Courtesy of Lambda Legal
After a federal appeals court said it will not reconsider Jameka Evans's sexual-orientation discrimination case — which it had rejected earlier this year — the group backing the lawsuit said it would be asking the Supreme Court to review the case.
The case raises the question of whether civil rights laws like Title VII of the Civil Rights Act of 1964 should be read to protect LGBT people from discrimination as part of bans on sex discrimination.
If the justices agree to hear the case, it could add another high-profile case to the Supreme Court's upcoming term, which is scheduled to begin in October and already is slated to include cases addressing President Trump's travel ban, limits to partisan gerrymandering, and religious exemptions from civil rights laws.
The argument, advanced over the past several years by the Equal Employment Opportunity Commission, is that sexual orientation and gender identity discrimination are types of sex discrimination.
Evans's case, specifically, raises the sexual orientation portion of the question. She is represented by Lambda Legal, an LGBT legal advocacy group.
The US Court of Appeals for the Seventh Circuit, in backing this view earlier this year, called it a “common-sense reality … that it is actually impossible to discriminate on the basis of sexual orientation without discriminating on the basis of sex.”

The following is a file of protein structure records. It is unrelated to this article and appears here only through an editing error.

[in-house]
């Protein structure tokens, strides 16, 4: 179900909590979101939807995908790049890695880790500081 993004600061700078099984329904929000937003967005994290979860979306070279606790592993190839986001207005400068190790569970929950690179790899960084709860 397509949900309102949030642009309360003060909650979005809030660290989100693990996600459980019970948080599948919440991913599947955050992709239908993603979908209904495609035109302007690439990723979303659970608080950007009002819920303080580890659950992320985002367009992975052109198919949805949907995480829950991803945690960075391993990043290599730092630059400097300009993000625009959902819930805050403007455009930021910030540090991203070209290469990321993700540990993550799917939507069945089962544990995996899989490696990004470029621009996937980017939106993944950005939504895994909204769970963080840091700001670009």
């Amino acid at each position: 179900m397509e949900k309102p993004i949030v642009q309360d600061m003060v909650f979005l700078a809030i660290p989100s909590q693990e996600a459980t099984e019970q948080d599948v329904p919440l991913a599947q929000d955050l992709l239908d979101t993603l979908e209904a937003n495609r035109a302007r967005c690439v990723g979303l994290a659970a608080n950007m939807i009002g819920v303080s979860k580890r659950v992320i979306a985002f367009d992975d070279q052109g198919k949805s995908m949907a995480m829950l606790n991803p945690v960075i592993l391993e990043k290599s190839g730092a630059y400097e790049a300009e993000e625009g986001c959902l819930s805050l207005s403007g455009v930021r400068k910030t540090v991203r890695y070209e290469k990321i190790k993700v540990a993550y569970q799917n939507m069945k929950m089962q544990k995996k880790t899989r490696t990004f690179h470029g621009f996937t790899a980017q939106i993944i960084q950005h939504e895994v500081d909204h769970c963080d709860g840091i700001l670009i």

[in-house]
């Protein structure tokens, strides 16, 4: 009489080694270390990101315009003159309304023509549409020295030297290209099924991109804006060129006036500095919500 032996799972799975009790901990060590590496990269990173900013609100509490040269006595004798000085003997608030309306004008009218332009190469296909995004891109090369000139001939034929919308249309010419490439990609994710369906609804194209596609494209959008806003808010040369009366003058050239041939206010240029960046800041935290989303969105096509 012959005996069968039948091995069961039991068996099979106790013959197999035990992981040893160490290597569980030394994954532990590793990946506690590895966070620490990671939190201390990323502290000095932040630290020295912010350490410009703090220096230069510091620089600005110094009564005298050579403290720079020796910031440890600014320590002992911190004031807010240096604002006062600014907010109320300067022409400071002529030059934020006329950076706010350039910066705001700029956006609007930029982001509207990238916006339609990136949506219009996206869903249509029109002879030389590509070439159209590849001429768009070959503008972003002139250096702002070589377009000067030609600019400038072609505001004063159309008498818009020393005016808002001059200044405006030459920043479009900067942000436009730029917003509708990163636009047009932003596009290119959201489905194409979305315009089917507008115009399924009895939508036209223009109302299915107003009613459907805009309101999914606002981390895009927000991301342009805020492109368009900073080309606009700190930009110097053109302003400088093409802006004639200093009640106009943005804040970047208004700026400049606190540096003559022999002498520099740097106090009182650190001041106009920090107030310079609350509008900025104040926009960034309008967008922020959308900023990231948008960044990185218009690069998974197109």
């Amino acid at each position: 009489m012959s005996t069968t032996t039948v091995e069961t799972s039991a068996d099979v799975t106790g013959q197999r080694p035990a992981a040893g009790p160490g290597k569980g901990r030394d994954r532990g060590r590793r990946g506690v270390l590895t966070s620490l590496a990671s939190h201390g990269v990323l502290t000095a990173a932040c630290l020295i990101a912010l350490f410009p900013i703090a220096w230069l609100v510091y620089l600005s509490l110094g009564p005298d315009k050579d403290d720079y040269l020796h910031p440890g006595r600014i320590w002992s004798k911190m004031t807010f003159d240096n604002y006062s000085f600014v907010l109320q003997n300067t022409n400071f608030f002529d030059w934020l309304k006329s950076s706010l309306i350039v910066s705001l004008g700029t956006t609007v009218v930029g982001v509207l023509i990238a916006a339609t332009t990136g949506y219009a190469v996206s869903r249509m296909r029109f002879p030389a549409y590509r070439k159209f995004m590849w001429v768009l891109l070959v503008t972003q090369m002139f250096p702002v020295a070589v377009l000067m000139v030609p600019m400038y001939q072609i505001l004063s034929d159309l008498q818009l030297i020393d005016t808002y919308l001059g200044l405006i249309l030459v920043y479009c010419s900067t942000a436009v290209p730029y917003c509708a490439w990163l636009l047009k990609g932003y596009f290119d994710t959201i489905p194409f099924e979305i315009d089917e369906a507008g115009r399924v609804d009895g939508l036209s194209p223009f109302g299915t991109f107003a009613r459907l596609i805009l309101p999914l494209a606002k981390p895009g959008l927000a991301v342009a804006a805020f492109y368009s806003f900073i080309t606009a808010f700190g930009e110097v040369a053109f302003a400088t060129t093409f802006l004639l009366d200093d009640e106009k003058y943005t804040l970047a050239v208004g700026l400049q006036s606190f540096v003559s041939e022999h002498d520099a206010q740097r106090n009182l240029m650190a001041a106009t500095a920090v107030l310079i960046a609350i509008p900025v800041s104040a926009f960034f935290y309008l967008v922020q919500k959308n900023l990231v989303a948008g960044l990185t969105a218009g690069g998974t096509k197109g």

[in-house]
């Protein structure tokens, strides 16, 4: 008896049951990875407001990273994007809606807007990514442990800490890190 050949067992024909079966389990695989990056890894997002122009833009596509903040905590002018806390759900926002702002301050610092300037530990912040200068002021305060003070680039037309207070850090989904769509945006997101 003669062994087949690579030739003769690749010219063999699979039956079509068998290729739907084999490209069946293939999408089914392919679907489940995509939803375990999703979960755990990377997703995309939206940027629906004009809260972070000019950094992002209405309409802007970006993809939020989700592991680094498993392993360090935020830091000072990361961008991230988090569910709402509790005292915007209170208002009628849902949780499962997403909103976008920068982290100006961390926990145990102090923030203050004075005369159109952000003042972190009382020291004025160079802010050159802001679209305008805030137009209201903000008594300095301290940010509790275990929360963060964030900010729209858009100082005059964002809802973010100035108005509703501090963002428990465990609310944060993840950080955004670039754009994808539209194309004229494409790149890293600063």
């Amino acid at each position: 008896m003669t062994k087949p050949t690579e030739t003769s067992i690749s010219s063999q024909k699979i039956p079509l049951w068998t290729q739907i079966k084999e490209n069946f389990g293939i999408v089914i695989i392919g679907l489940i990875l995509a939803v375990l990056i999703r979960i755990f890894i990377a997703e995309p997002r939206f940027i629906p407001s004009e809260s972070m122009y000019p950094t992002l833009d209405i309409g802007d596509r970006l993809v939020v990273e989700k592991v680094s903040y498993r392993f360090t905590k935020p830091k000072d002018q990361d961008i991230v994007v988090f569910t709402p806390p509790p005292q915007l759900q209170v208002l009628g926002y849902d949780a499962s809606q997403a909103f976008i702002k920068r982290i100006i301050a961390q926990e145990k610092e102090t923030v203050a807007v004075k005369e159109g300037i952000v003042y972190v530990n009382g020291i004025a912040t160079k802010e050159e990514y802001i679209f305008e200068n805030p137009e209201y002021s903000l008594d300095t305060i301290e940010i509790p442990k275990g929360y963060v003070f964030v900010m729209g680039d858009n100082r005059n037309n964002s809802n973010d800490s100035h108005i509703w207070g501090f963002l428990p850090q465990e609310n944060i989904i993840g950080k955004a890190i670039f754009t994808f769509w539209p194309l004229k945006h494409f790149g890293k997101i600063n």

The court hearing Evans's appeal against Georgia Regional Hospital, however, did not reach that decision. In March, a three-judge panel of the US Court of Appeals for the Eleventh Circuit held that a 1979 decision from the court controlled the outcome in Evans's case.
“Evans … argues that she has stated a claim under Title VII by alleging that she endured workplace discrimination because of her sexual orientation. She has not. Our binding precedent forecloses such an action,” the Eleventh Circuit held. The court went on to note, “Under our prior precedent rule, we are bound to follow a binding precedent in this Circuit unless and until it is overruled by this court en banc or by the Supreme Court.”
En banc review means that the full Eleventh Circuit — as opposed to a three-judge panel — would hear the case. Evans made such a request for en banc review, but, on Thursday, the court denied that request in a one-page order, stating that none of the eleven judges in regular active service on the court even requested a vote on whether to hear the case en banc.
As such, the only remaining option for her case is to seek Supreme Court review — a step that Lambda Legal said it would be taking.
“We plan to take this to the Supreme Court. This extremely troubling decision does not slow the momentum that is building behind our efforts to combat employment discrimination against lesbian, gay and bisexual workers in the courts,” Greg Nevis, a lawyer for Evans with Lambda Legal, said.